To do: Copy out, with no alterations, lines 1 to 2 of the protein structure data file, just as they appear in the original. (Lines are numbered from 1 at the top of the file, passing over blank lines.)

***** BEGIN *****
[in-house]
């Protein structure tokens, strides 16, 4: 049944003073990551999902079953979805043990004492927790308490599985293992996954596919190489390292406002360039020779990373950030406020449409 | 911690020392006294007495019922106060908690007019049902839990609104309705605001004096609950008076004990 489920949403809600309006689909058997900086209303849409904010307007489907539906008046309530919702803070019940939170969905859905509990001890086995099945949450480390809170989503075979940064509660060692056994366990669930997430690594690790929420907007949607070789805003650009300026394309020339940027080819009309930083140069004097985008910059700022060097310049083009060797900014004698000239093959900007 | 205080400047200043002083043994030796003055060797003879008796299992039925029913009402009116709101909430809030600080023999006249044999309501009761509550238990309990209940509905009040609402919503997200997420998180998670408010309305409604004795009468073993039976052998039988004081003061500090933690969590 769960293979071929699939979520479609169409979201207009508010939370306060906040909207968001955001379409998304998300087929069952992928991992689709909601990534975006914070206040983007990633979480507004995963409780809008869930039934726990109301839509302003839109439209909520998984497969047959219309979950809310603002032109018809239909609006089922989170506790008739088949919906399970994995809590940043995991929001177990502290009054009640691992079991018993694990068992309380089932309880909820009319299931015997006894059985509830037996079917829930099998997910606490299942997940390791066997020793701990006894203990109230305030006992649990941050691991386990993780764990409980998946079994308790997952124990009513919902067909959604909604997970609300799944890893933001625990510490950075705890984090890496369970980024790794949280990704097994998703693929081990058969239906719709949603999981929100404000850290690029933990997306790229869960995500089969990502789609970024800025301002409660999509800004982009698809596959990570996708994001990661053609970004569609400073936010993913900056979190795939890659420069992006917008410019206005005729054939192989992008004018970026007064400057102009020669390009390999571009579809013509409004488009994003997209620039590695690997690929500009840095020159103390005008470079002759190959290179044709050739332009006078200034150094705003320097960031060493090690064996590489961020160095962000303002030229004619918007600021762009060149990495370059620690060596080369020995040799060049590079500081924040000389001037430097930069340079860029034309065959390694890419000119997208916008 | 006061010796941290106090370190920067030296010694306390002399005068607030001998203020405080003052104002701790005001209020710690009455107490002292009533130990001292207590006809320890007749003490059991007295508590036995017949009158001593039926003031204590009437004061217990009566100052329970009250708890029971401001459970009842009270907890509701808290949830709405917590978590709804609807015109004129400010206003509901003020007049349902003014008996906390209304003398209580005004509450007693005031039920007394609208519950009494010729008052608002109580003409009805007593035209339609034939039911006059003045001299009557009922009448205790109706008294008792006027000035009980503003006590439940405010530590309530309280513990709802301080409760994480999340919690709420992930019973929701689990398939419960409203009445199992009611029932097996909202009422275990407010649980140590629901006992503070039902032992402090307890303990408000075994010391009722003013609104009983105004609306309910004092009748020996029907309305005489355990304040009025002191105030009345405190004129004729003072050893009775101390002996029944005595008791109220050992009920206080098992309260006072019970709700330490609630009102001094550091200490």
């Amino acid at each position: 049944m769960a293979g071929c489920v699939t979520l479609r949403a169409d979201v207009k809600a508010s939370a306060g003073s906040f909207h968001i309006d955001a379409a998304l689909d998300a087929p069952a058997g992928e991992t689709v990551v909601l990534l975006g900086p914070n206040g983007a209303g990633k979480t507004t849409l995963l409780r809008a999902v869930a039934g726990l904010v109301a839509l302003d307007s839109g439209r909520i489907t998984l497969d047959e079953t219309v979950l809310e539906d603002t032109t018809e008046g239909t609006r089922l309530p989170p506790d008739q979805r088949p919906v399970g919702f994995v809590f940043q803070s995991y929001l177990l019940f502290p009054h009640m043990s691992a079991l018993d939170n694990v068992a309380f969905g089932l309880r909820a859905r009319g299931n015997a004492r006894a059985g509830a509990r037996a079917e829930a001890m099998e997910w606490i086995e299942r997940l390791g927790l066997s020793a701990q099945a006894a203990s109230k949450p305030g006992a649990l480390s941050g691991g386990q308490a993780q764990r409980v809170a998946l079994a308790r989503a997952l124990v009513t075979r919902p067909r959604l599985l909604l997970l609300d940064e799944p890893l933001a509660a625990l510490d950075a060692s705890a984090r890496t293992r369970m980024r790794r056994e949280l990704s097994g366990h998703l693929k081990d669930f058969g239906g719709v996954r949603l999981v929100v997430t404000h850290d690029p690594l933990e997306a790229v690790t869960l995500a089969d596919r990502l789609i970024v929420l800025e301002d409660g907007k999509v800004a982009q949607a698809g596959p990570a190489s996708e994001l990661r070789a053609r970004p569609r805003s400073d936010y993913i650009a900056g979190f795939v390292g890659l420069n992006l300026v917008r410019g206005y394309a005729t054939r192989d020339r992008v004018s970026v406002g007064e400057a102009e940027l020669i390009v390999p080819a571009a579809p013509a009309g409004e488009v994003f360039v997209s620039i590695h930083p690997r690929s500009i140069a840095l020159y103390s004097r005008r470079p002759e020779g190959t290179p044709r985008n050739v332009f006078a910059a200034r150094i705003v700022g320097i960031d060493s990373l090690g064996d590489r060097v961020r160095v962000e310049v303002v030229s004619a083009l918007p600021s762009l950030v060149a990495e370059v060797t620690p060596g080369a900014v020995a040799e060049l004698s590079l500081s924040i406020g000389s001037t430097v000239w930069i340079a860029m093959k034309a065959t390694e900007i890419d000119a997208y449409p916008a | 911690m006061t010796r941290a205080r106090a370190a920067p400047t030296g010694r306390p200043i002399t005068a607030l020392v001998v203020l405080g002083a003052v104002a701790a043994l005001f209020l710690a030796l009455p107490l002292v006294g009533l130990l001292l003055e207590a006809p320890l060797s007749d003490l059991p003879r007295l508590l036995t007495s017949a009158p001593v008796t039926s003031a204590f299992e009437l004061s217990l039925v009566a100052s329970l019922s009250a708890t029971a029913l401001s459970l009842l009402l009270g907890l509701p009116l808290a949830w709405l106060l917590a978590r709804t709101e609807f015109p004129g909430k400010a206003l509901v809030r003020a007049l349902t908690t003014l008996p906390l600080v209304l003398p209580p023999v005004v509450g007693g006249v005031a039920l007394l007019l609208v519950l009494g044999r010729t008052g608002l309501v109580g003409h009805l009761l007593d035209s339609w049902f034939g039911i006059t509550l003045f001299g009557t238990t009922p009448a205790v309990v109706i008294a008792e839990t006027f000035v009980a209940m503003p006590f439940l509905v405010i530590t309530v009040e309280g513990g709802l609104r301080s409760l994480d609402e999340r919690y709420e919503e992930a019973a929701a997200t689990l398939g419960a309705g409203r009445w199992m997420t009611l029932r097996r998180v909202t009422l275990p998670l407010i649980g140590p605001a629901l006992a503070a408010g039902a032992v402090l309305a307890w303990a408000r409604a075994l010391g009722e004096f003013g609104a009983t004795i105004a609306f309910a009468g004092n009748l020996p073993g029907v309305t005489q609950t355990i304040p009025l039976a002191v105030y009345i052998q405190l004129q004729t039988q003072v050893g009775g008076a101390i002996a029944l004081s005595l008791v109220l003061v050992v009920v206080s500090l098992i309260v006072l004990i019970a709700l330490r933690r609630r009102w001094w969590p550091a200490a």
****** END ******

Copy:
[in-house]
């Protein structure tokens, strides 16, 4: 049944003073990551999902079953979805043990004492927790308490599985293992996954596919190489390292406002360039020779990373950030406020449409 | 911690020392006294007495019922106060908690007019049902839990609104309705605001004096609950008076004990 489920949403809600309006689909058997900086209303849409904010307007489907539906008046309530919702803070019940939170969905859905509990001890086995099945949450480390809170989503075979940064509660060692056994366990669930997430690594690790929420907007949607070789805003650009300026394309020339940027080819009309930083140069004097985008910059700022060097310049083009060797900014004698000239093959900007 | 205080400047200043002083043994030796003055060797003879008796299992039925029913009402009116709101909430809030600080023999006249044999309501009761509550238990309990209940509905009040609402919503997200997420998180998670408010309305409604004795009468073993039976052998039988004081003061500090933690969590 769960293979071929699939979520479609169409979201207009508010939370306060906040909207968001955001379409998304998300087929069952992928991992689709909601990534975006914070206040983007990633979480507004995963409780809008869930039934726990109301839509302003839109439209909520998984497969047959219309979950809310603002032109018809239909609006089922989170506790008739088949919906399970994995809590940043995991929001177990502290009054009640691992079991018993694990068992309380089932309880909820009319299931015997006894059985509830037996079917829930099998997910606490299942997940390791066997020793701990006894203990109230305030006992649990941050691991386990993780764990409980998946079994308790997952124990009513919902067909959604909604997970609300799944890893933001625990510490950075705890984090890496369970980024790794949280990704097994998703693929081990058969239906719709949603999981929100404000850290690029933990997306790229869960995500089969990502789609970024800025301002409660999509800004982009698809596959990570996708994001990661053609970004569609400073936010993913900056979190795939890659420069992006917008410019206005005729054939192989992008004018970026007064400057102009020669390009390999571009579809013509409004488009994003997209620039590695690997690929500009840095020159103390005008470079002759190959290179044709050739332009006078200034150094705003320097960031060493090690064996590489961020160095962000303002030229004619918007600021762009060149990495370059620690060596080369020995040799060049590079500081924040000389001037430097930069340079860029034309065959390694890419000119997208916008 | 006061010796941290106090370190920067030296010694306390002399005068607030001998203020405080003052104002701790005001209020710690009455107490002292009533130990001292207590006809320890007749003490059991007295508590036995017949009158001593039926003031204590009437004061217990009566100052329970009250708890029971401001459970009842009270907890509701808290949830709405917590978590709804609807015109004129400010206003509901003020007049349902003014008996906390209304003398209580005004509450007693005031039920007394609208519950009494010729008052608002109580003409009805007593035209339609034939039911006059003045001299009557009922009448205790109706008294008792006027000035009980503003006590439940405010530590309530309280513990709802301080409760994480999340919690709420992930019973929701689990398939419960409203009445199992009611029932097996909202009422275990407010649980140590629901006992503070039902032992402090307890303990408000075994010391009722003013609104009983105004609306309910004092009748020996029907309305005489355990304040009025002191105030009345405190004129004729003072050893009775101390002996029944005595008791109220050992009920206080098992309260006072019970709700330490609630009102001094550091200490």